China has become South Africa’s biggest trade partner during Zuma’s presidency, mainly importing raw materials from South Africa and exporting manufactured goods. Statistics from the South African Revenue Service (SARS) show that by October 2017, South Africa had a trade deficit of 9.2% with China compared with 5.1 % with Germany – an EU member and second largest trade partner to South Africa. This trade imbalance and quality of trade relationship goes against the ideals of win-win cooperation. This calls for more robust and strategic measures in the nation’s foreign policy trajectory to respond to domestic needs by promoting trade with other regions.
Admission to BRICS
The admission of South Africa into the BRICS grouping of emerging markets was a crowning achievement for the Zuma administration in 2011, allowing the nation to potentially advance its national interests, develop infrastructure and promote regional integration, as well as give substance to its interests in South-South cooperation. However, this membership drew criticism and cynicism by media and economists due to South Africa’s relatively small economy and slow economic growth when compared to its ‘new friends’.
It is South Africa’s friendship with China, elevated under Zuma, which proved advantageous and valuable considering that Nigeria – Africa’s largest economy, also had an interest in joining the group, remarked the outgoing chairman of the Manufactures Association of Nigeria, Mr. John Aluya.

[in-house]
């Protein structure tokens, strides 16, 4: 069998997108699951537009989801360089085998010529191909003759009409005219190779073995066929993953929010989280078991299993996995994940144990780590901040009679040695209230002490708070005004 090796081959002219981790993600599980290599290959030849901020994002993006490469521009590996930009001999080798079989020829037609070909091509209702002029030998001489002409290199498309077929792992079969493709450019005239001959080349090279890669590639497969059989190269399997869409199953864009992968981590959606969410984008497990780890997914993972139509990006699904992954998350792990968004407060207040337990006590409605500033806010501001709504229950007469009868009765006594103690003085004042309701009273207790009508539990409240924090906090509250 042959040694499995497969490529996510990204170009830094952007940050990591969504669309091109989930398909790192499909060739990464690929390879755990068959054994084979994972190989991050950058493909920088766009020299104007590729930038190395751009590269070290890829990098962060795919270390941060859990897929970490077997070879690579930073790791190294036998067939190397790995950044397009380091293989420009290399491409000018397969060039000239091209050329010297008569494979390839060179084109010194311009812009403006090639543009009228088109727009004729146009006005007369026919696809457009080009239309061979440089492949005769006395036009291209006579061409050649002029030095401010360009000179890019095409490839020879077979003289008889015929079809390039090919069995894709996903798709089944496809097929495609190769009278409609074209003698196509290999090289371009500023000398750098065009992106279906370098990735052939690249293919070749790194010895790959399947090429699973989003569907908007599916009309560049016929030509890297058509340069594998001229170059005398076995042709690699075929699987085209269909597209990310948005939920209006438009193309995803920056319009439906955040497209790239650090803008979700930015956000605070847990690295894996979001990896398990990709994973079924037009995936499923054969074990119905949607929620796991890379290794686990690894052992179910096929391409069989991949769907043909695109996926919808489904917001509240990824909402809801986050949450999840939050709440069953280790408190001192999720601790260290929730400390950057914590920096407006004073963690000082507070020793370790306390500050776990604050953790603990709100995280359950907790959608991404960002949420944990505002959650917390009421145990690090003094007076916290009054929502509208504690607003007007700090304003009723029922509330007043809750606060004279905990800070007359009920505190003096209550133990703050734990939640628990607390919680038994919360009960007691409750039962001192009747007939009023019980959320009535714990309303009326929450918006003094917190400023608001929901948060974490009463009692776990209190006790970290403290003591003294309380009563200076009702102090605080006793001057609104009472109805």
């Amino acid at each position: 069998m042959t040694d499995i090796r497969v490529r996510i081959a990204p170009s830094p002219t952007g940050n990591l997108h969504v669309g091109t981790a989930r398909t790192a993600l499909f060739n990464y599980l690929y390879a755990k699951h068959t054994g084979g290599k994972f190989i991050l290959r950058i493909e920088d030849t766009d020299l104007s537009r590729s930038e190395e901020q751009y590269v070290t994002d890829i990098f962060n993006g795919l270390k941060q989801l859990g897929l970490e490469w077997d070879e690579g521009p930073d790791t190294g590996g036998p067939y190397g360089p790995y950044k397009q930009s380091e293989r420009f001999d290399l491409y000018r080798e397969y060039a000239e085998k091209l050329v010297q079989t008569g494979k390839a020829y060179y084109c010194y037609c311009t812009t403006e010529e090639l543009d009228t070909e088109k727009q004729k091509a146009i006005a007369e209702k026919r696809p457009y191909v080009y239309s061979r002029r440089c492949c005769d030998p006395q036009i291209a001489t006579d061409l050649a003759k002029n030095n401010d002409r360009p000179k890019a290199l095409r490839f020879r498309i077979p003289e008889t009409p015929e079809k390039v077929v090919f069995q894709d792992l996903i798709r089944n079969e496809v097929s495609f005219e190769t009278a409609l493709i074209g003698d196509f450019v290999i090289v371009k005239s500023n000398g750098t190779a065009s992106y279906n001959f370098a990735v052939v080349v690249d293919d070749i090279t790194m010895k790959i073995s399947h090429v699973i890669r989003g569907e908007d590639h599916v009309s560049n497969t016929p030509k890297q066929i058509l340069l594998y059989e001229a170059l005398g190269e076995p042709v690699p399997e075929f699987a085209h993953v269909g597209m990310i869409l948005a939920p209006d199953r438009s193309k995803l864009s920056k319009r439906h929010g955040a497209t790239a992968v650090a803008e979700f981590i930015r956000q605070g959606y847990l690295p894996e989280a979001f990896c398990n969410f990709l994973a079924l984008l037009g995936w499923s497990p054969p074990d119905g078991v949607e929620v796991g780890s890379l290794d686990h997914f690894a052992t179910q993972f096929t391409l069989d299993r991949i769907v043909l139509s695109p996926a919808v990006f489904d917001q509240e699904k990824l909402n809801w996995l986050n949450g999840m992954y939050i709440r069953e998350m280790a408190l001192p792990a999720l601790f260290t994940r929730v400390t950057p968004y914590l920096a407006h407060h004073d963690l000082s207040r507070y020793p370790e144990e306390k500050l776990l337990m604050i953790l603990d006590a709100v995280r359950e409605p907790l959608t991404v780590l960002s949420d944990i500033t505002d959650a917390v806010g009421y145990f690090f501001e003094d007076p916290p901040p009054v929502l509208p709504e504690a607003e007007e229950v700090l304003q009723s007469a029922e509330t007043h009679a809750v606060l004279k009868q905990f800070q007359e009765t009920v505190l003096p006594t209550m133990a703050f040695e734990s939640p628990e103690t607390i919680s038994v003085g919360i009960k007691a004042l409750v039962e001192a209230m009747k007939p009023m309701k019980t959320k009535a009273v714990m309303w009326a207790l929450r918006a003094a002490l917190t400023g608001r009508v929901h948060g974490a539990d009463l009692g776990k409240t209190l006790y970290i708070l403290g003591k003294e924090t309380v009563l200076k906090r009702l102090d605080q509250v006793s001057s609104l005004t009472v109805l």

“Consistent with the spirit of inclusivity, any partnership with Africa must benefit the whole Continent and encompass a holistic approach,” Zuma remarked at an informal meeting of BRICS leaders on the margins of the Group of 20 (G20) in July 2017. South Africa drove the call for a BRICS bank to finance infrastructure development across the continent at the eThekwini Summit in 2013. In line with the summit declaration, The New Development Bank (NDB) was launched in July 2014 in Shanghai. Last year Zuma launched the African Regional Centre (ARC), with the purpose of financing sustainable infrastructure development projects, particularly in South Africa and in the region.
In a first, South Africa invited the chairs of African Regional Economic Communities (RECs) to attend the 2013 eThekwini Summit as observers and allowed them side-line meetings with BRICS heads of state. This practice has been adopted in subsequent BRICS summits.
“With so many big powers in the BRICS, South Africa’s role has become that of a mediator and influencer in disagreements and adoption of summit resolutions,” remarked a DIRCO official at a BRICS dialogue in Pretoria in October 2017. This further underscores South Africa’s relevance and position within the grouping.